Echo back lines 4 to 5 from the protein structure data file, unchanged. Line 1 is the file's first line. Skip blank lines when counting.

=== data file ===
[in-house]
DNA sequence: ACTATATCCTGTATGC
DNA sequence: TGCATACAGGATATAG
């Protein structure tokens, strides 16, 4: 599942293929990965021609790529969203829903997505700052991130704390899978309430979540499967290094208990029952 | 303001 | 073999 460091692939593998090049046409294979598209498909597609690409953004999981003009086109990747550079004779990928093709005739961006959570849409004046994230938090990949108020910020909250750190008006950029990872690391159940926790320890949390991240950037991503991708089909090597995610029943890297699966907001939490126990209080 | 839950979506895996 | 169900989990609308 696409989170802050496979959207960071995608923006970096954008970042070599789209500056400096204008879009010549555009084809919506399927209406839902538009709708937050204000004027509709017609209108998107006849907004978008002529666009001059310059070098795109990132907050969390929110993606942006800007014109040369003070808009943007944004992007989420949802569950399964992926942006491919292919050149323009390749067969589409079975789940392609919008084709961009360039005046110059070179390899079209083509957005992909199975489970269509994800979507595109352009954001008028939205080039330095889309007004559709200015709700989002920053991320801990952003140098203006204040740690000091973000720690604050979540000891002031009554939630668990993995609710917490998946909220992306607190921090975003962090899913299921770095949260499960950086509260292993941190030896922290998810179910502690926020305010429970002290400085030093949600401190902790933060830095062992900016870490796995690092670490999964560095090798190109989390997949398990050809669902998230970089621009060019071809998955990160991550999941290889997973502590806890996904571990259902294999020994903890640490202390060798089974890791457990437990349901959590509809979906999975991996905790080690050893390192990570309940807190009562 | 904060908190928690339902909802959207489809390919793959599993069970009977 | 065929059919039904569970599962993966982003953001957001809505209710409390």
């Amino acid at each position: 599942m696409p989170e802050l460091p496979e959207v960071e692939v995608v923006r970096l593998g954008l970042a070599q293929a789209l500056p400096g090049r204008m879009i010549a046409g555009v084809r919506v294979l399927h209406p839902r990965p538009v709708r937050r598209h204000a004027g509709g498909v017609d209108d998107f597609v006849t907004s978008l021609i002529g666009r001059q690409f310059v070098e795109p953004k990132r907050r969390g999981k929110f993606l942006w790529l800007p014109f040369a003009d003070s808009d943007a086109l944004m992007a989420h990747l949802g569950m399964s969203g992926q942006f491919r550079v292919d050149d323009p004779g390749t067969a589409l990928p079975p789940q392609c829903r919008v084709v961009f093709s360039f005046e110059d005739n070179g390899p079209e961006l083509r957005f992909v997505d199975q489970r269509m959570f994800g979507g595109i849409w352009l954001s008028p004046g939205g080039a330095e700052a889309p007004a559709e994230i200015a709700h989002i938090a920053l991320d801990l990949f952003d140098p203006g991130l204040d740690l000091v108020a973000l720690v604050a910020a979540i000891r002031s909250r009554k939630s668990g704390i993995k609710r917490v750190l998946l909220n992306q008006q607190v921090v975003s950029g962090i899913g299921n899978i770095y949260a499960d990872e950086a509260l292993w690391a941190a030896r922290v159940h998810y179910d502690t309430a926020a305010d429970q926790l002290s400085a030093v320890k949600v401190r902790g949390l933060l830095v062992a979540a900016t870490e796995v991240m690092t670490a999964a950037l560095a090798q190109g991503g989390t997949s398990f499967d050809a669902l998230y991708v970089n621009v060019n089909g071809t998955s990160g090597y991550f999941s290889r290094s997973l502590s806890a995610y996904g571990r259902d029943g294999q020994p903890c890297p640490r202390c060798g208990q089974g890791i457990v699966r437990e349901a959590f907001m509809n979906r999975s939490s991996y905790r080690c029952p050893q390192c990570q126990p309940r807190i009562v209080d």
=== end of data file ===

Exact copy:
């Protein structure tokens, strides 16, 4: 599942293929990965021609790529969203829903997505700052991130704390899978309430979540499967290094208990029952 | 303001 | 073999 460091692939593998090049046409294979598209498909597609690409953004999981003009086109990747550079004779990928093709005739961006959570849409004046994230938090990949108020910020909250750190008006950029990872690391159940926790320890949390991240950037991503991708089909090597995610029943890297699966907001939490126990209080 | 839950979506895996 | 169900989990609308 696409989170802050496979959207960071995608923006970096954008970042070599789209500056400096204008879009010549555009084809919506399927209406839902538009709708937050204000004027509709017609209108998107006849907004978008002529666009001059310059070098795109990132907050969390929110993606942006800007014109040369003070808009943007944004992007989420949802569950399964992926942006491919292919050149323009390749067969589409079975789940392609919008084709961009360039005046110059070179390899079209083509957005992909199975489970269509994800979507595109352009954001008028939205080039330095889309007004559709200015709700989002920053991320801990952003140098203006204040740690000091973000720690604050979540000891002031009554939630668990993995609710917490998946909220992306607190921090975003962090899913299921770095949260499960950086509260292993941190030896922290998810179910502690926020305010429970002290400085030093949600401190902790933060830095062992900016870490796995690092670490999964560095090798190109989390997949398990050809669902998230970089621009060019071809998955990160991550999941290889997973502590806890996904571990259902294999020994903890640490202390060798089974890791457990437990349901959590509809979906999975991996905790080690050893390192990570309940807190009562 | 904060908190928690339902909802959207489809390919793959599993069970009977 | 065929059919039904569970599962993966982003953001957001809505209710409390």
């Amino acid at each position: 599942m696409p989170e802050l460091p496979e959207v960071e692939v995608v923006r970096l593998g954008l970042a070599q293929a789209l500056p400096g090049r204008m879009i010549a046409g555009v084809r919506v294979l399927h209406p839902r990965p538009v709708r937050r598209h204000a004027g509709g498909v017609d209108d998107f597609v006849t907004s978008l021609i002529g666009r001059q690409f310059v070098e795109p953004k990132r907050r969390g999981k929110f993606l942006w790529l800007p014109f040369a003009d003070s808009d943007a086109l944004m992007a989420h990747l949802g569950m399964s969203g992926q942006f491919r550079v292919d050149d323009p004779g390749t067969a589409l990928p079975p789940q392609c829903r919008v084709v961009f093709s360039f005046e110059d005739n070179g390899p079209e961006l083509r957005f992909v997505d199975q489970r269509m959570f994800g979507g595109i849409w352009l954001s008028p004046g939205g080039a330095e700052a889309p007004a559709e994230i200015a709700h989002i938090a920053l991320d801990l990949f952003d140098p203006g991130l204040d740690l000091v108020a973000l720690v604050a910020a979540i000891r002031s909250r009554k939630s668990g704390i993995k609710r917490v750190l998946l909220n992306q008006q607190v921090v975003s950029g962090i899913g299921n899978i770095y949260a499960d990872e950086a509260l292993w690391a941190a030896r922290v159940h998810y179910d502690t309430a926020a305010d429970q926790l002290s400085a030093v320890k949600v401190r902790g949390l933060l830095v062992a979540a900016t870490e796995v991240m690092t670490a999964a950037l560095a090798q190109g991503g989390t997949s398990f499967d050809a669902l998230y991708v970089n621009v060019n089909g071809t998955s990160g090597y991550f999941s290889r290094s997973l502590s806890a995610y996904g571990r259902d029943g294999q020994p903890c890297p640490r202390c060798g208990q089974g890791i457990v699966r437990e349901a959590f907001m509809n979906r999975s939490s991996y905790r080690c029952p050893q390192c990570q126990p309940r807190i009562v209080d």